Thanks for replying Chris, the headache lasted for just under 3 days and I'm fine now. As you and Naked Scientist said, perhaps it was a coincidence....I do suffer from headaches although not usually as severe as this one.

Nevertheless, I don't think I'll have the second dose due in 6 months time, just in case. Being immunused for Hep A & B was a suggestion by our lab manager, but in truth, I very rarely work with blood.
 

Offline chris

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Re: Adverse reaction headache
« Reply #6 on: 22/08/2003 15:52:59 »
Was is genuinely HEP A that you were vaccinated against recently ? Most people use the single dose vaccine (monodose) which protects for 10 years and seems to be extremely effective from what I've heard.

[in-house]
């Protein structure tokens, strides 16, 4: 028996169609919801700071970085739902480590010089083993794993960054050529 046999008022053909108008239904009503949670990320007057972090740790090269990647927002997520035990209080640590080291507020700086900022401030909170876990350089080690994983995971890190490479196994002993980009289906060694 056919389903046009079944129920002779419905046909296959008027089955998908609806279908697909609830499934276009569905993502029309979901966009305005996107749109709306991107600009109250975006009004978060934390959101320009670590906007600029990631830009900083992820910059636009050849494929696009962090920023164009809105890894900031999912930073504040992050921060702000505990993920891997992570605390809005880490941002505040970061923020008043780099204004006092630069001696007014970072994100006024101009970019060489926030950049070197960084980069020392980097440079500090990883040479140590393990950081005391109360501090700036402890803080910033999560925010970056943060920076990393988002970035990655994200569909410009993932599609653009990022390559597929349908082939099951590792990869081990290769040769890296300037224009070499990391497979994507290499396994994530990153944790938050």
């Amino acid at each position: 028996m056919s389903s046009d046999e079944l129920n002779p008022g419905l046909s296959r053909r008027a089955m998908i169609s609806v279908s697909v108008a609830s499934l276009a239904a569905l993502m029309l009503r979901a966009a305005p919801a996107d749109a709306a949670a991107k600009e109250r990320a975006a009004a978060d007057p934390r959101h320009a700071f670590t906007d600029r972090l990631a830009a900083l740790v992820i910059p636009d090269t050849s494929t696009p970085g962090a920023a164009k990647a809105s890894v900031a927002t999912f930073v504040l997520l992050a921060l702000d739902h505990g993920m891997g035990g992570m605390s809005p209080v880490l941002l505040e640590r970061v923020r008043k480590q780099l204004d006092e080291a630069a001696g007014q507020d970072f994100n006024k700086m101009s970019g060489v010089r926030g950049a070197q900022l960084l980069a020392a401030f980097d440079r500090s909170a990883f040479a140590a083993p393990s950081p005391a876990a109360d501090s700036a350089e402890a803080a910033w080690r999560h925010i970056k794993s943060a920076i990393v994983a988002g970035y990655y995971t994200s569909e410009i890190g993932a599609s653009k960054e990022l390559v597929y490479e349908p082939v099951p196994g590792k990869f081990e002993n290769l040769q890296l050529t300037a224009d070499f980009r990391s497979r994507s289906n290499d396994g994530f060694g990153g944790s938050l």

Yours

chris

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Offline bezoar

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Re: Adverse reaction headache
« Reply #7 on: 22/08/2003 20:42:21 »
Sounds more like the Hep B immunization to me, in which case, I would suffer the headaches and get it, since Hep B is also sexually transmitted.  We don't even get offerred a Hep A vaccine as health care workers.  Guess they figure Hep A isn't such a big deal.  I think, and Chris might correct me, that Hep B is more likely to result in chronic active hepatitis, and Hep C, for which I don't think there's a vaccine yet, is more likely to result in cancer of the liver.  Hep B is a much longer course of recovery.  And all those hepatitis diseases scare me a lot more that AIDS, which is much harder to catch from a needle stick.

Bezoar
 

Offline genegenie

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Re: Adverse reaction headache
« Reply #8 on: 23/08/2003 05:05:21 »